Book cover of Ninety-Three

Christine Haynes Why did I love this book?

Set at the height of the French Revolution, in the midst of the Terror, this novel by the Romantic writer Victor Hugo depicts the contest between revolutionary “Blues” and counter-revolutionary “Whites” in Brittany.  Emphasizing the ideological conviction of both sides, the novel provides a vivid introduction to the civil war engendered by the Revolution of 1789, between radical Jacobins, on the one hand, and traditionalist nobles, priests, and peasants, especially in the Vendée region of western France, on the other. While it is perhaps a bit melodramatic for modern tastes, this lesser-known novel by one of France’s most celebrated authors nonetheless still deserves to be read for the way in which it encapsulates the complexities of human motivation and experience in the midst of a revolution.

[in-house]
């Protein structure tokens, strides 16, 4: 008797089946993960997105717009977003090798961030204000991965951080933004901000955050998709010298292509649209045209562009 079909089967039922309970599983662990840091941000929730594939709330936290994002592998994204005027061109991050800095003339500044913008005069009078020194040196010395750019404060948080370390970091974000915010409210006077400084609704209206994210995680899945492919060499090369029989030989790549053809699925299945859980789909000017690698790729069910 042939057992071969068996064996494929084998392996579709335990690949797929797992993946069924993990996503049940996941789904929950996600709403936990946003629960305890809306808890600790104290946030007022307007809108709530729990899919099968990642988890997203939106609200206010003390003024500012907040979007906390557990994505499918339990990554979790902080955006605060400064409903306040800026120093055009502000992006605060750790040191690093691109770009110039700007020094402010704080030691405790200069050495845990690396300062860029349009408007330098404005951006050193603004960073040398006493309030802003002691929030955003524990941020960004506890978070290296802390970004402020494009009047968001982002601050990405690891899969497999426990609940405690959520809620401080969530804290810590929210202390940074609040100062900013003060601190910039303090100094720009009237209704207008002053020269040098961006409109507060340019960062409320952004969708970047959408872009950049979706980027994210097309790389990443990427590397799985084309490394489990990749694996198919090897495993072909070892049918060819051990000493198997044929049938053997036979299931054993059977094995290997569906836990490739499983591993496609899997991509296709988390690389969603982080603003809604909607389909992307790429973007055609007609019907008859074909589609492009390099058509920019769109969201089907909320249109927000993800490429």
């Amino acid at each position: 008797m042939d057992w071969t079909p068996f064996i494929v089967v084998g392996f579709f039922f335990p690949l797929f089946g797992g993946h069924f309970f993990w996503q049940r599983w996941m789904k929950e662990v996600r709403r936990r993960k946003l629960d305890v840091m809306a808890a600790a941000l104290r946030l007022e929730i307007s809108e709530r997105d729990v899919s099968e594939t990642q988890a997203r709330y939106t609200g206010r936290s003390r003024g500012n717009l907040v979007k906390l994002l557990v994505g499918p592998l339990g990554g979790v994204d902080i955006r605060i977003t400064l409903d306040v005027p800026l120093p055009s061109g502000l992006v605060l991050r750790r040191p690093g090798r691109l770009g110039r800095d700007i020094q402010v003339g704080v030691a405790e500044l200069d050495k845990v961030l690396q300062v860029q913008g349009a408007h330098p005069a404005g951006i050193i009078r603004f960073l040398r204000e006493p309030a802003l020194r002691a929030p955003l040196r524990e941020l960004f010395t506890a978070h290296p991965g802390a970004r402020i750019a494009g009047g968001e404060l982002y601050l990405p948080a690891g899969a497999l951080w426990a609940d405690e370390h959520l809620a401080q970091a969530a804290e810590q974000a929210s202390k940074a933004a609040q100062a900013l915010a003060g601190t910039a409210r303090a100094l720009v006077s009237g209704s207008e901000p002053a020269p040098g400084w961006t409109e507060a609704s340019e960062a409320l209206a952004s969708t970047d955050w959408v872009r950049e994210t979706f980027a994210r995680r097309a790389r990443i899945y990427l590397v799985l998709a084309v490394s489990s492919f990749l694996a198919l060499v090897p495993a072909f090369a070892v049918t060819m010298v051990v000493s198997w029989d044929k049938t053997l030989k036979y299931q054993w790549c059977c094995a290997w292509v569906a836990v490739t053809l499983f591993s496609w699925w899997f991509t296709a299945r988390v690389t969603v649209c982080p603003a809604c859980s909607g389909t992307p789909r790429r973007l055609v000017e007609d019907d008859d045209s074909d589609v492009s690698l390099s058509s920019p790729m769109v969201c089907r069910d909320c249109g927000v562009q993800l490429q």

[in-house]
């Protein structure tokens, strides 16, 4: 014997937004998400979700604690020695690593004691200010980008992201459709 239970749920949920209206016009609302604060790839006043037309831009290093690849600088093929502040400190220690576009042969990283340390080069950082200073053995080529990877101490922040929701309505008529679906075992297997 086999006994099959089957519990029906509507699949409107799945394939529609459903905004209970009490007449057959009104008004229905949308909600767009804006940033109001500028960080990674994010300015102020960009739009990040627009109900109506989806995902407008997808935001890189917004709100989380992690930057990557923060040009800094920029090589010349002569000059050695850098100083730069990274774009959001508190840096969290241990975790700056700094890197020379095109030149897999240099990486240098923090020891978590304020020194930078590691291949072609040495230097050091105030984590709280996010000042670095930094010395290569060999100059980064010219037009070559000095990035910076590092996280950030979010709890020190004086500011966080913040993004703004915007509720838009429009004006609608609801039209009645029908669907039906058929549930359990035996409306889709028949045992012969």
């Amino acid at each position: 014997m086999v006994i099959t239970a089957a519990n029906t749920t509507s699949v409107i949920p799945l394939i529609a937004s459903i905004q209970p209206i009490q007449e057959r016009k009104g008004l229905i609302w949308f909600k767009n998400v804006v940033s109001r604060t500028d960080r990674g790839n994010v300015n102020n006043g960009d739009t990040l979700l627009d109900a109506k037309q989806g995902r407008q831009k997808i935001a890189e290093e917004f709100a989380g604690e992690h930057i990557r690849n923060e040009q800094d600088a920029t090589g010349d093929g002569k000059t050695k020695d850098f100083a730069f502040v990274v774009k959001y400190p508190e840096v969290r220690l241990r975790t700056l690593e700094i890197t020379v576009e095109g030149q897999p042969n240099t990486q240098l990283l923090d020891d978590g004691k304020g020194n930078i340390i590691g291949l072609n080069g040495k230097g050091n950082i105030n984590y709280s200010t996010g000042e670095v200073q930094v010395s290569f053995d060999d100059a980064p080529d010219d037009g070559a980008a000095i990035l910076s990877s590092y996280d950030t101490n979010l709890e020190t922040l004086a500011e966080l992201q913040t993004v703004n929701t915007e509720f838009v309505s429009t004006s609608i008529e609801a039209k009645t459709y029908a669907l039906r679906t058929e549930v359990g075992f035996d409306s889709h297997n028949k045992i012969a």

By Victor Hugo,

Why should I read it?

3 authors picked Ninety-Three as one of their favorite books, and they share why you should read it.

What is this book about?

Ninety-Three (1874) is the final novel of Victor Hugo. As a work of historical fiction, the story is set during the period of conflict between the newly formed French Republic and the Royalists who sought to reverse the gains of the revolution. Praised for its morality and honest depiction of the horrors of war, Ninety-Three influenced such wide-ranging political thinkers as Joseph Stalin and Ayn Rand. "The soldiers forced cautiously. Everything was in full bloom; they were surrounded by a quivering wall of branches, whose leaves diffused a delicious freshness. Here and there sunbeams pierced these green shades." Advancing through…


Book cover of The Literary Underground of the Old Regime

Christine Haynes Why did I love this book?